4. Watch the Light: Good lighting can really make or break a picture and there are many photography tutorials and articles that focus extensively on this subject. However, for our purposes there are a few basic things you can learn about lighting that will dramatically improve your pictures.  Summer time is of course a great time to get outside to take pictures of your kids. However, with the longer days and warm weather comes bright sun and harsh shadows. These two factors do not make for the best pictures. In fact, overcast days are ideal for shooting outside pictures because colors stay true and your subjects won’t be squinting instead of smiling.  Many photographers like to photograph during what is called the “golden hours” – the hours right after sunrise in the morning and right before sunset in the early evening because this time of day nicely lights your subjects and creates a warm natural glow. However, as a parent, I know very well that taking pictures during this limited window of time is very hard with kids. So what can you do if you want to take pictures in the middle of the day? The key is looking for open shade. Basically you want your subject out of the bright sun in a shady (but not too shady) area facing towards the light. This will help give you nice even skin tones and a better overall result. This topic can get a bit technical so if you are interested check out this article for some great pointers and examples.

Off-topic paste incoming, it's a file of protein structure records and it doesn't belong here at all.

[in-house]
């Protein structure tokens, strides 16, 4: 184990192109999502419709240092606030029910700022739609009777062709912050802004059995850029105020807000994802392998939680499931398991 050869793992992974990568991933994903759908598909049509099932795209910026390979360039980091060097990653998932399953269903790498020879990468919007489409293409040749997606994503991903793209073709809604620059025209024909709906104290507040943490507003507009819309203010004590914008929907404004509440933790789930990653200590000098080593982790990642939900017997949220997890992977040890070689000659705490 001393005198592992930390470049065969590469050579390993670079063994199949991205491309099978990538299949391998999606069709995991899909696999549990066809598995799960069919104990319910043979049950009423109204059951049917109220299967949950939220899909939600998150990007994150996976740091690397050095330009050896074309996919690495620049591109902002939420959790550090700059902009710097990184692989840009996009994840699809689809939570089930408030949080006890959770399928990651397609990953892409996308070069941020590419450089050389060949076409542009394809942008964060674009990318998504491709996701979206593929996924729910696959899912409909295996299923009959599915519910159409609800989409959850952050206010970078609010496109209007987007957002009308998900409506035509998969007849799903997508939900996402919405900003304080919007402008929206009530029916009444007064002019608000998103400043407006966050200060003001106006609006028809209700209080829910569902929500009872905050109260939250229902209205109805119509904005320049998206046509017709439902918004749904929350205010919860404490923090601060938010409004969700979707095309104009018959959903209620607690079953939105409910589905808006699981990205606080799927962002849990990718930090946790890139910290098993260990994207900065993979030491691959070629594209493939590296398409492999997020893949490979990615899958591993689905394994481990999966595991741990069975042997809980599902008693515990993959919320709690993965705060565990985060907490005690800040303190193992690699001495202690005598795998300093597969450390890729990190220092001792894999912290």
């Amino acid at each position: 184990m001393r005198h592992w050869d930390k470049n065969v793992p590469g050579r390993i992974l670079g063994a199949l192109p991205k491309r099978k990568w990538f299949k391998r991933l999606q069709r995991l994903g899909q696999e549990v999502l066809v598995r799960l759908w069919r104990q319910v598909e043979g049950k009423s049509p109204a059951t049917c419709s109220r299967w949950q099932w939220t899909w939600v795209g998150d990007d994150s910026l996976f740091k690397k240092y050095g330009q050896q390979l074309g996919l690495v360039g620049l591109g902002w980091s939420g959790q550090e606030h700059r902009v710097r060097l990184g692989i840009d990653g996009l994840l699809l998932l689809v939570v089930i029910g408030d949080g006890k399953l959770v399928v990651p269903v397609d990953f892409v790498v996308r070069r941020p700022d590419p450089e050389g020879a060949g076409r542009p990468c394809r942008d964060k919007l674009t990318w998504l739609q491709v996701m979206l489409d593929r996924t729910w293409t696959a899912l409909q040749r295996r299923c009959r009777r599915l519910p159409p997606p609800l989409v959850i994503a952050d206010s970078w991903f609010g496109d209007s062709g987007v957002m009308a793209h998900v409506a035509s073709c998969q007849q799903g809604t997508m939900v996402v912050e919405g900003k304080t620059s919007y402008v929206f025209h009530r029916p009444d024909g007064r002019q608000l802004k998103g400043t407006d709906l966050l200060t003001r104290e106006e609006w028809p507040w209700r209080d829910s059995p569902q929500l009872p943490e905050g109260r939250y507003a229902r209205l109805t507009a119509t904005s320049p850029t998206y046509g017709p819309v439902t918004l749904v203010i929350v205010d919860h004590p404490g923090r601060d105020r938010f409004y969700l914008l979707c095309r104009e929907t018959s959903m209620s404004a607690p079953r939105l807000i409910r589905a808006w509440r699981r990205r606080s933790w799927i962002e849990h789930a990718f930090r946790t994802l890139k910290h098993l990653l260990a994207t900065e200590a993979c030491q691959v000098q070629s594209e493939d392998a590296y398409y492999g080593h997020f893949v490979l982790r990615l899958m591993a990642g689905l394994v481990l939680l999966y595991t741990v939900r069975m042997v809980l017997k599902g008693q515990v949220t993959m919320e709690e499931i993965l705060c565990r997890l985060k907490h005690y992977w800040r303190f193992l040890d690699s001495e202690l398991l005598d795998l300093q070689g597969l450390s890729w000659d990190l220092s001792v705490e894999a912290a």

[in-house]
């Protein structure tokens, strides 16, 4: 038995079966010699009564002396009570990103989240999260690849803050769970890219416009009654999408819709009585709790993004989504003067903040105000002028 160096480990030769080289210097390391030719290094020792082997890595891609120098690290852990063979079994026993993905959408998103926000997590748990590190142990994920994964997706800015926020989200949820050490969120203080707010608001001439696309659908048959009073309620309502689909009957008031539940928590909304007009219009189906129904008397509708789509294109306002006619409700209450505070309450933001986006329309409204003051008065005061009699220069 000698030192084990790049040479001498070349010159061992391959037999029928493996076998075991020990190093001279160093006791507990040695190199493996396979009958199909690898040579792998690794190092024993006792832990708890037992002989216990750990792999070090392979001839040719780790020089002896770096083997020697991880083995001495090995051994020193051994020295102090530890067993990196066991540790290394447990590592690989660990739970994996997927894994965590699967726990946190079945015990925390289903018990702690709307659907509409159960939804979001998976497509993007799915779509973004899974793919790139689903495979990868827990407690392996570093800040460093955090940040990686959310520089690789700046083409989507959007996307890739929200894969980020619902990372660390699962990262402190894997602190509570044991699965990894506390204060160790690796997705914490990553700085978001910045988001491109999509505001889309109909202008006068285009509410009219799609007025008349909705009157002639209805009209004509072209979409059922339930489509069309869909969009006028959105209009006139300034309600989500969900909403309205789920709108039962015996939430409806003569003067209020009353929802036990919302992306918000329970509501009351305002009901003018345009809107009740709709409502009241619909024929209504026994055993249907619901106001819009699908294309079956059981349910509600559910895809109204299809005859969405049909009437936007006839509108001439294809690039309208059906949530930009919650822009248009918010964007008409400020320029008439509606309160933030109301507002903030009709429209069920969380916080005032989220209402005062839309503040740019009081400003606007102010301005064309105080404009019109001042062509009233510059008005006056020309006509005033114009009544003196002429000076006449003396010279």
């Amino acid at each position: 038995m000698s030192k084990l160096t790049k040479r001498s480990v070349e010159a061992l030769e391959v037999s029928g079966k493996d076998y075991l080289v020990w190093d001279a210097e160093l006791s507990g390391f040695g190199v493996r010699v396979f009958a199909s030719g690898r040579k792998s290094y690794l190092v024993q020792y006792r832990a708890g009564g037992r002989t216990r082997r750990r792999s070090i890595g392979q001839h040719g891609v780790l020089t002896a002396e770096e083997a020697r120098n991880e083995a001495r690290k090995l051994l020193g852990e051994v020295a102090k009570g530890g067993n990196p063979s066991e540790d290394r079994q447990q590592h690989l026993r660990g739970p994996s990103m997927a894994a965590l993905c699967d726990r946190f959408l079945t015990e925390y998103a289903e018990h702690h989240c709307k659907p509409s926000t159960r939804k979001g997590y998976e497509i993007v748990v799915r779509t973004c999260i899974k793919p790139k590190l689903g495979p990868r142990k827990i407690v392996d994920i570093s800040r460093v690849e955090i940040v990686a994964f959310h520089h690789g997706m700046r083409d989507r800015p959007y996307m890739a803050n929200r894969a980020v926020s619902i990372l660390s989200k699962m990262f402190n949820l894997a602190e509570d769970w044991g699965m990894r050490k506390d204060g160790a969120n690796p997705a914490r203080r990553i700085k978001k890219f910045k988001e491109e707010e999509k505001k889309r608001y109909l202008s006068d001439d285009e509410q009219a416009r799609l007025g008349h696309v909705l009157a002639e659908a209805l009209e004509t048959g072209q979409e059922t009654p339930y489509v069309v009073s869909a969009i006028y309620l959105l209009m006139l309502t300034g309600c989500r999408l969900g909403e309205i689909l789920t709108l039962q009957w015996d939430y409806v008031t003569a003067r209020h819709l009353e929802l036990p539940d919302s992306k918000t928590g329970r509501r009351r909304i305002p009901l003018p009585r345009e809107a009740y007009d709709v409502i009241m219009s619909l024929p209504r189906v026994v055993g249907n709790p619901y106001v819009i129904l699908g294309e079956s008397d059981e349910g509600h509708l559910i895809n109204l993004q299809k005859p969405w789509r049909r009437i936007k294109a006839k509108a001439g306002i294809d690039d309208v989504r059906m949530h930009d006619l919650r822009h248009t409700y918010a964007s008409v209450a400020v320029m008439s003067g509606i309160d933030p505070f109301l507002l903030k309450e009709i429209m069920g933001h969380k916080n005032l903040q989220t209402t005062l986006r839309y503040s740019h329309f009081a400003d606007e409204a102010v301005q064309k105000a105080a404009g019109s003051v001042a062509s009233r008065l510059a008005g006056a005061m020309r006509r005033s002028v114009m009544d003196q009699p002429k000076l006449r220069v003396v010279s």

This picture was taken right smack in the middle of the afternoon on a particularly sunny day. I simply could not find any open shade but my son was running around and having so much fun I knew I wanted to get the shot regardless. I started off on his right side but quickly noticed some harsh shadows falling on his face. By moving to his left side I was able to get a much more flattering picture of his face. So although it isn’t the best lighting, I am happy with the results nonetheless.  So my tip is this when faced with some tough lighting – take a little test drive around your child and see where the light is falling on their face. Keep moving them (or you) if need be until the light is falling at the most flattering spot possible.